FIG. 10 illustrates a system having a suitable mechanical drive mechanism 350 for forcing fluid from the cartridge to effect dosing (i.e., medication filling) of a needle-free injector (not shown) by using the dosing mechanism capability of the mechanism 350 and pushing the piston 64 of the cartridge 40 equivalent to a desired dose amount to be transferred into the needle-free syringe 94. For example, this may be similar to an inline screw drive system used in a pen style needle injector of Eli Lilly and Company, Indianapolis, Ind. that is sold under the Luxura™ brand name. This may provide a mechanical advantage of, for example, 4:1 for supplying all of the force necessary to depress the piston 64 into the cartridge 40 and transfer the necessary dose of fluid from the cartridge 40 into a suitable needle free injector (not shown).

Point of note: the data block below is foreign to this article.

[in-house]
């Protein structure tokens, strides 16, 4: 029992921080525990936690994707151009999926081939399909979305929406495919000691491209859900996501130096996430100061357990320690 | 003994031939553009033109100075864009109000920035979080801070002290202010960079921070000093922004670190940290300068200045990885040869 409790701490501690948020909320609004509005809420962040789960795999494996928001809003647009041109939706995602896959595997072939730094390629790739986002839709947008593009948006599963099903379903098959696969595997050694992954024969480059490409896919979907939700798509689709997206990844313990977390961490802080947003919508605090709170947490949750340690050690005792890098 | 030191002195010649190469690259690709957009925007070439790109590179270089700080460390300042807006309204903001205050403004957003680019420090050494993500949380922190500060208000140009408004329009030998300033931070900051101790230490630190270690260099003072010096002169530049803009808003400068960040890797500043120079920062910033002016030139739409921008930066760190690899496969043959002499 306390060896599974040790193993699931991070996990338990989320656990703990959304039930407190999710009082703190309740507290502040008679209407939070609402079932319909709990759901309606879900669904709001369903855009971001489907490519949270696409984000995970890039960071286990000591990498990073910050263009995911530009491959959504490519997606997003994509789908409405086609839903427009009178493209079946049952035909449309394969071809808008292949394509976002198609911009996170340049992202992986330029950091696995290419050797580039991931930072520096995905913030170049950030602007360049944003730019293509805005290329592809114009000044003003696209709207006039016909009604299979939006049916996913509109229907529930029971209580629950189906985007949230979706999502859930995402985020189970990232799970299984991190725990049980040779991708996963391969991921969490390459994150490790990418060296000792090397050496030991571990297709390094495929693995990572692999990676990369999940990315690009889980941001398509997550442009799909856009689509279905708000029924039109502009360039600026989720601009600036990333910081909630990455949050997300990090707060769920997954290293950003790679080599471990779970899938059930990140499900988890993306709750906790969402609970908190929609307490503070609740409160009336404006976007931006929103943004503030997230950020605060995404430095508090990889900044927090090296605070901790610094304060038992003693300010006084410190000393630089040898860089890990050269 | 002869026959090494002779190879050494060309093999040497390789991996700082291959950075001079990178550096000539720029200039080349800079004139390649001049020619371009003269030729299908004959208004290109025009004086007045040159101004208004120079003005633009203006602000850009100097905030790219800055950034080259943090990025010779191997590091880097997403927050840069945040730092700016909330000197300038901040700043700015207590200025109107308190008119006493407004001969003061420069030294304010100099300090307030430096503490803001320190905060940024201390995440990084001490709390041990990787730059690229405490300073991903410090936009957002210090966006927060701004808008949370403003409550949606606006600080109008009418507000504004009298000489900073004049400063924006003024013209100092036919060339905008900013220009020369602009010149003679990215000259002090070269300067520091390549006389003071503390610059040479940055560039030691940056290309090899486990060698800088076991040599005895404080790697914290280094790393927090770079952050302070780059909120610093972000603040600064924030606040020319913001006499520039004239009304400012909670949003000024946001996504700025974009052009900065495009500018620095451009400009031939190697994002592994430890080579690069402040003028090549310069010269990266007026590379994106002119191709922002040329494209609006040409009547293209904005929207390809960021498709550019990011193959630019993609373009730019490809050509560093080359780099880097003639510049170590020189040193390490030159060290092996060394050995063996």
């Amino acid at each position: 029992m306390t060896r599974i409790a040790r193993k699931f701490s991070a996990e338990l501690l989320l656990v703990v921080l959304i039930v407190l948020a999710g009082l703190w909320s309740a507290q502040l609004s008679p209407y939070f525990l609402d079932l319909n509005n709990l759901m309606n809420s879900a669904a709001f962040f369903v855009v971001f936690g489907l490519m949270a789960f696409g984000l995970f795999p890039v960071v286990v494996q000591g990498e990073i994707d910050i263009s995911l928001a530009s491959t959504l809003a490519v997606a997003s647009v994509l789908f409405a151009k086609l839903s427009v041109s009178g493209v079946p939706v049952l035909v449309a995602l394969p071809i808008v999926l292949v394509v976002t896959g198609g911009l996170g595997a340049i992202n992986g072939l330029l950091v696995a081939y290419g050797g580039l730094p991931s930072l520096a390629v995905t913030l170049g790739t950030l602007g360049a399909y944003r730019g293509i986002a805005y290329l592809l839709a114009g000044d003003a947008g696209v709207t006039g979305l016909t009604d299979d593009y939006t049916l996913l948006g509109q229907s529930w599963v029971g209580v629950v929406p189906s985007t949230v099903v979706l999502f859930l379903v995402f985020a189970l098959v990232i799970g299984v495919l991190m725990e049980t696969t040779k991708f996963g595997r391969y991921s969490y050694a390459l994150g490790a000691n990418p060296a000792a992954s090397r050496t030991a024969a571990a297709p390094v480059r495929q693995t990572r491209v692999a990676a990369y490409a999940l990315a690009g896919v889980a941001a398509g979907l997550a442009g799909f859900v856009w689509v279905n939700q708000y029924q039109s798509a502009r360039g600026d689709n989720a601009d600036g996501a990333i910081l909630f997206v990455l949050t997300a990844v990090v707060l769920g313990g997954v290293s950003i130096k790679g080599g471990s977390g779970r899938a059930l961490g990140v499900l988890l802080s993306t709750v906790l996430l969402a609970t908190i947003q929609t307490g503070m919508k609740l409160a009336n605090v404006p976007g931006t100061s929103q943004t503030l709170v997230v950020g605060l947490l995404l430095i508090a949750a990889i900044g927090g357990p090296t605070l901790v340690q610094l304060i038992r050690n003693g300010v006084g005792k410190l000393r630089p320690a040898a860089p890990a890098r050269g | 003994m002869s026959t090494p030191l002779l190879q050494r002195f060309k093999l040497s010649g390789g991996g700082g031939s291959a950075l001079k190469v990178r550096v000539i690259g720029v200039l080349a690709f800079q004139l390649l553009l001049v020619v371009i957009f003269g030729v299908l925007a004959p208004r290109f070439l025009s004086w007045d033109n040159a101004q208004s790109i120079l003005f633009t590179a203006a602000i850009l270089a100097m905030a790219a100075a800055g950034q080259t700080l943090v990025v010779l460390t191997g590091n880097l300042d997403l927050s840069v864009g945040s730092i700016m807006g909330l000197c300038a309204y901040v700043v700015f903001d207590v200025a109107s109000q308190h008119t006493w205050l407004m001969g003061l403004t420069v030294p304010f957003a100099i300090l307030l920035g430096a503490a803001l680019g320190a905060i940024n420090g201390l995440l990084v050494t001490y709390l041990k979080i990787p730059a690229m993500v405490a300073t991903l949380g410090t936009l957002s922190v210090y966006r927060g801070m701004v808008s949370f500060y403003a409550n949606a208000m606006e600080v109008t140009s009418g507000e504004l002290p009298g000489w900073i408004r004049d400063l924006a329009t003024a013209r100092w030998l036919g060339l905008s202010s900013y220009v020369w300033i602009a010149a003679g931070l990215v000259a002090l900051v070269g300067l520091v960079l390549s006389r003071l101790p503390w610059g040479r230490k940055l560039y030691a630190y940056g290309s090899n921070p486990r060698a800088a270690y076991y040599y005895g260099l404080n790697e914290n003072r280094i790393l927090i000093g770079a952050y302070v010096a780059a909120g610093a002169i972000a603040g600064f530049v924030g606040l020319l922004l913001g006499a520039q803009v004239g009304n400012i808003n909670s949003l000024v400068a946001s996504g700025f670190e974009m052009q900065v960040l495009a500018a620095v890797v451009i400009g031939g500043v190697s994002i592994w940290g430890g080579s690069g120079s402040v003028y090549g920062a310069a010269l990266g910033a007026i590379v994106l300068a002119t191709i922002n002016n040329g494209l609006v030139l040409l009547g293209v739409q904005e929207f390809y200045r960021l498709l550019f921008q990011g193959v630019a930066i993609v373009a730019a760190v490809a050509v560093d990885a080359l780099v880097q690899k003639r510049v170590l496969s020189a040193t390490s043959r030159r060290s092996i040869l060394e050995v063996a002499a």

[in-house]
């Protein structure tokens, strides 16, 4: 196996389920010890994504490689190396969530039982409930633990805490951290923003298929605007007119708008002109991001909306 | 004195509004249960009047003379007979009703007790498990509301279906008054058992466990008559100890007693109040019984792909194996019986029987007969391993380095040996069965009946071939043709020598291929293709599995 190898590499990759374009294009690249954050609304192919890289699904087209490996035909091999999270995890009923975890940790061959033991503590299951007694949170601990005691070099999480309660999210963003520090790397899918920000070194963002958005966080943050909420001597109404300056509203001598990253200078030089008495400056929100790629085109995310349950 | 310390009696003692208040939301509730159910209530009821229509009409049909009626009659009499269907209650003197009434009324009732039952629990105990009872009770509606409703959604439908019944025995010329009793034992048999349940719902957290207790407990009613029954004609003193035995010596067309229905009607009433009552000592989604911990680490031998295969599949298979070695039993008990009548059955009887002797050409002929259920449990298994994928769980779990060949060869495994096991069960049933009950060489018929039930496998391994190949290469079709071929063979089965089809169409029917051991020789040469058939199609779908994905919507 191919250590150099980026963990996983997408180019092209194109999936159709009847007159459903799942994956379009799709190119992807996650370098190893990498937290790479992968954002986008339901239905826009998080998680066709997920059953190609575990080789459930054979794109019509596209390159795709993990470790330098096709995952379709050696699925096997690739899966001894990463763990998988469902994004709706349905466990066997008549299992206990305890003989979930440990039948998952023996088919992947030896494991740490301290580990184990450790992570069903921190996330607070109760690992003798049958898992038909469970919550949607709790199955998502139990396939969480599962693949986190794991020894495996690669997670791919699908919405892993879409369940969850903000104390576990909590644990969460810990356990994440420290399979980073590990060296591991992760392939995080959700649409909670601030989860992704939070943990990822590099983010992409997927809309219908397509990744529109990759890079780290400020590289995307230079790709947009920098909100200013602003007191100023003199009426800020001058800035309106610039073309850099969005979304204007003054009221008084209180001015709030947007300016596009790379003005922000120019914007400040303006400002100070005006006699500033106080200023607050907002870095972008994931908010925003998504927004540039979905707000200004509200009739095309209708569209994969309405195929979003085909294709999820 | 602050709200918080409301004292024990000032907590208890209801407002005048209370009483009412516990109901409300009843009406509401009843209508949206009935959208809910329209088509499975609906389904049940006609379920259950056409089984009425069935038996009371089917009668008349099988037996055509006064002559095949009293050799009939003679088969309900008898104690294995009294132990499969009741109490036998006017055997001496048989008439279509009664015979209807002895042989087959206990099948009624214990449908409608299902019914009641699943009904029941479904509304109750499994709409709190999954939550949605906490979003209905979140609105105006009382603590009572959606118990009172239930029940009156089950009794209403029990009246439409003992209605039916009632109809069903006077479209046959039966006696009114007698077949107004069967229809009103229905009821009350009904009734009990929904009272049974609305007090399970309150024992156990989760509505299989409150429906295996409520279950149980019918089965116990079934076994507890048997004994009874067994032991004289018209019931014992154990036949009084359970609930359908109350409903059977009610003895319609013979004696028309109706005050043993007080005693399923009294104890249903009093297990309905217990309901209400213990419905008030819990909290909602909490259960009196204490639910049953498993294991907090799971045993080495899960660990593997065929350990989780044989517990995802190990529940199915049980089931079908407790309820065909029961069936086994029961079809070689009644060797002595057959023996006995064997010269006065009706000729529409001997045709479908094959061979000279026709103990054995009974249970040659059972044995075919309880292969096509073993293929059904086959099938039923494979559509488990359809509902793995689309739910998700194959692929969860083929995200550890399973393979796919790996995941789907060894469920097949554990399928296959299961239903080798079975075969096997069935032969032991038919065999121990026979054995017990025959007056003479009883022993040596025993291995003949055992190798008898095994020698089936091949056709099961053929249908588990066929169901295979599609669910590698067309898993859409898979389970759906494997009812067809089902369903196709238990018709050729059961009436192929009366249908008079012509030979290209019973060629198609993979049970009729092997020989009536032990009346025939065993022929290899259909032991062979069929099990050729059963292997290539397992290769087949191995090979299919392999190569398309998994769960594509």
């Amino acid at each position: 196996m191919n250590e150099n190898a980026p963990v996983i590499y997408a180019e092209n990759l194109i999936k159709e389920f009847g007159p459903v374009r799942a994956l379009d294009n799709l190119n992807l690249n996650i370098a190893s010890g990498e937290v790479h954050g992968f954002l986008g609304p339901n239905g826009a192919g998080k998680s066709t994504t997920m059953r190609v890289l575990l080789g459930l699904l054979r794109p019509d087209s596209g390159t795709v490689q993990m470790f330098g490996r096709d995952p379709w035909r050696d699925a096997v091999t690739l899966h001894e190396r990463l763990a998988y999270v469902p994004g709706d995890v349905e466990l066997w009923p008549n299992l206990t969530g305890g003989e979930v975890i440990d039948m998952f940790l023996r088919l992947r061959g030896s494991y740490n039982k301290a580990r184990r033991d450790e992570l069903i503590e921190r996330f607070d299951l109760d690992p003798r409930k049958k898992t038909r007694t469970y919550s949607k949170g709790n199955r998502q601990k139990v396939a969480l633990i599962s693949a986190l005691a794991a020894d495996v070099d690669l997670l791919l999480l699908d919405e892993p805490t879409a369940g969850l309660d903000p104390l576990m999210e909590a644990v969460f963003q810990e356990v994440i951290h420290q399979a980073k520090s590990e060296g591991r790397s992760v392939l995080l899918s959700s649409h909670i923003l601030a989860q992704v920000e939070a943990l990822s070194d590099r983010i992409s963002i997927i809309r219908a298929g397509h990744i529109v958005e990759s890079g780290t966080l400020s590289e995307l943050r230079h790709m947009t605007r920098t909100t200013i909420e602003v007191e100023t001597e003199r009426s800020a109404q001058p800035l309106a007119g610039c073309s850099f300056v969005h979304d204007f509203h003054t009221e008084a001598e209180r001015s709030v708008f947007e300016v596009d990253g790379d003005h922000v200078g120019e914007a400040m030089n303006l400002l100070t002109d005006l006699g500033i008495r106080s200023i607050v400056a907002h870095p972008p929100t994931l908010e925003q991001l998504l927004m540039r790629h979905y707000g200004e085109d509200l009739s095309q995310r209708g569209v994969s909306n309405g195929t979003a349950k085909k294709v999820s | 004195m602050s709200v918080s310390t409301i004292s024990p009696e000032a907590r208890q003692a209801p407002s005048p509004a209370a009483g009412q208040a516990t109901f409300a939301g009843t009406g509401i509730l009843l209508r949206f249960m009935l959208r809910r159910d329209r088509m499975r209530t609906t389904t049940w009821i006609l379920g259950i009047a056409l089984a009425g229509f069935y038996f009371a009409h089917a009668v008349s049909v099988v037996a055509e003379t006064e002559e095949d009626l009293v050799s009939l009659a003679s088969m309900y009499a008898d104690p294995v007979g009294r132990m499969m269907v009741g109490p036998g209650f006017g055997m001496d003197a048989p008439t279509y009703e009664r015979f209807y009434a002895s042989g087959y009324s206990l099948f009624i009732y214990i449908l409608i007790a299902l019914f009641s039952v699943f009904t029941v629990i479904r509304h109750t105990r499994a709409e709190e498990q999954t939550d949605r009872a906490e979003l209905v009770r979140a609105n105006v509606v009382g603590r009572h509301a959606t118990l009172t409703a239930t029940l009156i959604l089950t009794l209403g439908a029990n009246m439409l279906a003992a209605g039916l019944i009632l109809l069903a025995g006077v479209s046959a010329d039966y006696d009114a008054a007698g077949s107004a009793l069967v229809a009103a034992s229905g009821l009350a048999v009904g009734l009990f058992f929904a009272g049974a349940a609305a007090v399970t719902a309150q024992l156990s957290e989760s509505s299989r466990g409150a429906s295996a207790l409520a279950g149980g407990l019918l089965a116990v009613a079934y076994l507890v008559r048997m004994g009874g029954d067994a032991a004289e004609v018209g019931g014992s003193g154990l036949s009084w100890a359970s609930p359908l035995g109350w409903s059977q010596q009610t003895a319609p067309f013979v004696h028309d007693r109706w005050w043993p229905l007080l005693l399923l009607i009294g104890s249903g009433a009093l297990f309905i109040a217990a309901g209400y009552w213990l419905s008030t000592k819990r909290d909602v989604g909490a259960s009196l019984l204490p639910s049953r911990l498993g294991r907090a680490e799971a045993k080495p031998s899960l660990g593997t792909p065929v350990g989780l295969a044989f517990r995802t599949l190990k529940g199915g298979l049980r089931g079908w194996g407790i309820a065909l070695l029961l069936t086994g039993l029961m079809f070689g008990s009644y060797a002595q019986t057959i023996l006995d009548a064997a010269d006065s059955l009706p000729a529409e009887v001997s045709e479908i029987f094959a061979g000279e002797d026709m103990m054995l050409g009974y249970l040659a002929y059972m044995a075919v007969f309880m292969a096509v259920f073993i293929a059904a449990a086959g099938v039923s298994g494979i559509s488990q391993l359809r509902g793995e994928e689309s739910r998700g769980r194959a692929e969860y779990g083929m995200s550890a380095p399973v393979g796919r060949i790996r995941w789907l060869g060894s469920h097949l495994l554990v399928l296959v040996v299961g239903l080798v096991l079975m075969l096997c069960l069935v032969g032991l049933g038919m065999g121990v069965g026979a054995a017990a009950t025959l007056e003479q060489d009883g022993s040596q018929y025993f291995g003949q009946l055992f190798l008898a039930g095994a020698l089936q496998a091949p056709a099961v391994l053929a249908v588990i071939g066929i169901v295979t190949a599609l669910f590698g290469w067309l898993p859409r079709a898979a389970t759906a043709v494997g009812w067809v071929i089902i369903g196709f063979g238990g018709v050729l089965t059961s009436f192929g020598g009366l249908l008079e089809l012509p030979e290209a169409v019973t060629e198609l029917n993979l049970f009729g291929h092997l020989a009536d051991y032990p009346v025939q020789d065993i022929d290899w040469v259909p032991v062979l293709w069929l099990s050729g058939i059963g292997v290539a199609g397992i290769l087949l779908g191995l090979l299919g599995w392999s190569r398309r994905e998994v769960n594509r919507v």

FIG. 11 schematically illustrates another example of a side-by-side needle free injection device 360 having an alternative mechanical assist device 362 for assisting the delivery of fluid from the cartridge 40 during a dosing procedure. Other details of the device 360 have been eliminated from FIG. 11 for clarity. Generally, this assist device 362 includes a gear system 364 coupled with an externally threaded leadscrew drive 366 bearing on the piston 64 within the fluid delivery cartridge 40. A freely rotatable wheel or hub 368 is coupled to the end of the externally threaded leadscrew drive 366 to accommodate the rotation of the externally threaded leadscrew drive 366 relative to the non-rotating piston 64. Generally, as the dosing knob or sleeve 98 of the injector 34 is rotated to withdraw the plunger (not shown) via a threaded element 184, the gear system 364 converts this rotation into rotation of the externally threaded leadscrew drive 366 which then simultaneously rotates and translates or moves downward against the piston 64 to provide an assistive force to the piston 64 during downward movement thereof into the cartridge 40 as fluid is being withdrawn into the injector side of the device 360. The gear system 364 more specifically may include a first gear 370 that rotates with the dosing knob 98 and second gear 372 that rotates around the externally threaded leadscrew drive 366. The second gear 372 includes mating internal threads (not shown) engaged with the external threads of the rod 366. An intermediate and rotatably mounted slave gear 374 engages with the first and second gears 370, 372 to transfer rotation of the first gear 370 to the second gear 372. Thus, as the dosing knob 98 is rotated to withdraw the plunger (not shown) generally as previously described, this withdraws fluid from the cartridge 40 and simultaneously rotates the externally threaded leadscrew drive 366 such that it travels downwardly providing an assistive force against the piston 64 within the cartridge 40.